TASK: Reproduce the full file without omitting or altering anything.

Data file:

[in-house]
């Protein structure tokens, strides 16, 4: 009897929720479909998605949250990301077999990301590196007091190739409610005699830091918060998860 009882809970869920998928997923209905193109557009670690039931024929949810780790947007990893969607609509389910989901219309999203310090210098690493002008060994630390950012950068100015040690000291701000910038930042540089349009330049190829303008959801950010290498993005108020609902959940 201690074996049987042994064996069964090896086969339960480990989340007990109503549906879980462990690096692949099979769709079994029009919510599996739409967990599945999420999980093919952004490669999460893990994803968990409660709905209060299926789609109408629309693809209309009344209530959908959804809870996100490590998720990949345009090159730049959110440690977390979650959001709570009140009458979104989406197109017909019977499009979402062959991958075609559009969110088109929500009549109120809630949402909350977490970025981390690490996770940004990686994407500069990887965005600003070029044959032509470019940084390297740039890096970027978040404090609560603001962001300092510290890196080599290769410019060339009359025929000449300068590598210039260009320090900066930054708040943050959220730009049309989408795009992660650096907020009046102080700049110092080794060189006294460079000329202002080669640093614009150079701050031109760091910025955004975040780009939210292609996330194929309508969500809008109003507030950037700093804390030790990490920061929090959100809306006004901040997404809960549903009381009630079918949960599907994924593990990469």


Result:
[in-house]
């Protein structure tokens, strides 16, 4: 009897929720479909998605949250990301077999990301590196007091190739409610005699830091918060998860 009882809970869920998928997923209905193109557009670690039931024929949810780790947007990893969607609509389910989901219309999203310090210098690493002008060994630390950012950068100015040690000291701000910038930042540089349009330049190829303008959801950010290498993005108020609902959940 201690074996049987042994064996069964090896086969339960480990989340007990109503549906879980462990690096692949099979769709079994029009919510599996739409967990599945999420999980093919952004490669999460893990994803968990409660709905209060299926789609109408629309693809209309009344209530959908959804809870996100490590998720990949345009090159730049959110440690977390979650959001709570009140009458979104989406197109017909019977499009979402062959991958075609559009969110088109929500009549109120809630949402909350977490970025981390690490996770940004990686994407500069990887965005600003070029044959032509470019940084390297740039890096970027978040404090609560603001962001300092510290890196080599290769410019060339009359025929000449300068590598210039260009320090900066930054708040943050959220730009049309989408795009992660650096907020009046102080700049110092080794060189006294460079000329202002080669640093614009150079701050031109760091910025955004975040780009939210292609996330194929309508969500809008109003507030950037700093804390030790990490920061929090959100809306006004901040997404809960549903009381009630079918949960599907994924593990990469």